Although the author takes much care in describing the political background of North Korean art, only a little attention is paid to stylistic developments in the decades prior to the establishment of the DPRK. This approach suggests that Korean art from the last quarter of the 19th century mainly developed under the influence of Western and Japanese art. The author is very reserved in her criticism of the North Korean system, no doubt conscious of the fact that she cannot embarrass those who helped her during her visit to the country. Although these influences should not be underestimated, the image that is created is that of an art world devoid of internal dynamism. Secondly, it now appears that art in North Korea developed in complete isolation from the period directly preceding it. Of course, socialist realism and “revolutionary” art were known in Japanese-occupied Korea well before the establishment of the Soviet zone in 1945. The graphic arts are given ample attention, but crafts or applied arts such as lacquer or ceramics are almost only mentioned in passing, and almost without any information on policy, development, or quality. It seems that as these media have only limited use for propaganda or education and they are suffering from relative neglect by the state. Compared to the South, there seems to be very little investment in conserving or developing traditional crafts. All in all, a personal note is missing from the business-like and straightforward writing of the author. Some insight into the personal lives of artists would have made the book emotionally more involving and maybe more of an invaluable reference to art life in North Korea. After reading the book, we still know very little of this isolated country’s most influential artists, except for their names and a few of their works.
If some aspects of North Korean art remain underexposed, the book certainly succeeds in describing the fundamental characteristics underlying the production of art. Portal succeeds in keeping her political distance and avoiding the hyperboles and generalizations so often seen in publications on this country. Naturally, for an author relying on so much local help, it might be problematic to be too critical. Ironically, the production of art in the DPRK might be more demand-driven than it would be in a capitalist society—demand, of course, being not of the free market, but regulated by the Party. Also, although the regime is at least as nationalistic as it is socialist, nationalism is rarely seen in the artists’ modes of expression. The nature of art production is certainly socialist in that the individual artist is always subordinate to the collective and almost always subservient to the state. A good illustration of this situation are the so-called creation companies (changjaksa), studios at which all official artists are employed, and in particular, the settings in which, the production of monumental art by artist collectives takes place. These creation companies and their employees are expected to produce fixed quota of works, so there seems to be very little room for individual creativity. Artistic qualities in the official media are almost always expressed in collective or general technical terms. It remains unclear how individual creativity is appreciated in relationship to originality or authenticity, although when artists are singled out for official praise, this is always in terms of being a good example to be emulated by other artists. Artists are expected to share the responsibility of educating the people.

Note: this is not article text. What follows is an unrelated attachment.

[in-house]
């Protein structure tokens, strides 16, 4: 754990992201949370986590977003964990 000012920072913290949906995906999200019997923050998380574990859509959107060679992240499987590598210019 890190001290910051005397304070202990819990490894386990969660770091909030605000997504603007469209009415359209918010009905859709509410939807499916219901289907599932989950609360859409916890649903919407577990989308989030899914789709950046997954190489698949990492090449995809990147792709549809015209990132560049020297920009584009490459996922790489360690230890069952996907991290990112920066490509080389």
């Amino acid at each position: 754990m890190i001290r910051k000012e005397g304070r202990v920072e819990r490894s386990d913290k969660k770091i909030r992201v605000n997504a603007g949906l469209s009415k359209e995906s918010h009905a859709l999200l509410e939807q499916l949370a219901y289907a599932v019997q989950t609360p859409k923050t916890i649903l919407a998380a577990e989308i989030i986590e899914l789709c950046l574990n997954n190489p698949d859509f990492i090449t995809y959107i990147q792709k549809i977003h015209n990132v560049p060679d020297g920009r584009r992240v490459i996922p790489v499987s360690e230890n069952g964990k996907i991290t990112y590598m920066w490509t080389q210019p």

The book is well-illustrated with a wide range of subject matter in photographs. It is particularly strong on showing the contexts in which art functions. Art Under Control in North Korea is a very good introduction to the peculiar socio-economic situation of North Korean art and its recent history. It is anyone’s guess what may happen in the field of arts as the relationship between the state ideology of Juche (“self-reliance”) and policy decisions is becoming ever more opaque. A depressing illustration of the restrictive conditions under which artists are expected to work is Kim Jong Il’s quote in an official publication from 1983 (p. 126). In fact, this would not sound out of place coming from an arbitrary populist politician elsewhere: “A picture must be painted in such a way that the viewer can understand its meaning. If the people who see a picture cannot grasp its meaning, no matter what a talented artist may have painted it, they cannot say it is a good picture.”
Ken Vos is curator of Japan and Korea at the National Museum of Ethnology in Leiden, the Netherlands. He has written on Korean painting, ceramics, and other Korean and Japanese subjects. His latest publication is Intruders: Reflections on Art and the Ethnological Museum, (Waanders, 2004), edited with Gerard Drosterij and Toine Ooms. [2007.1.10]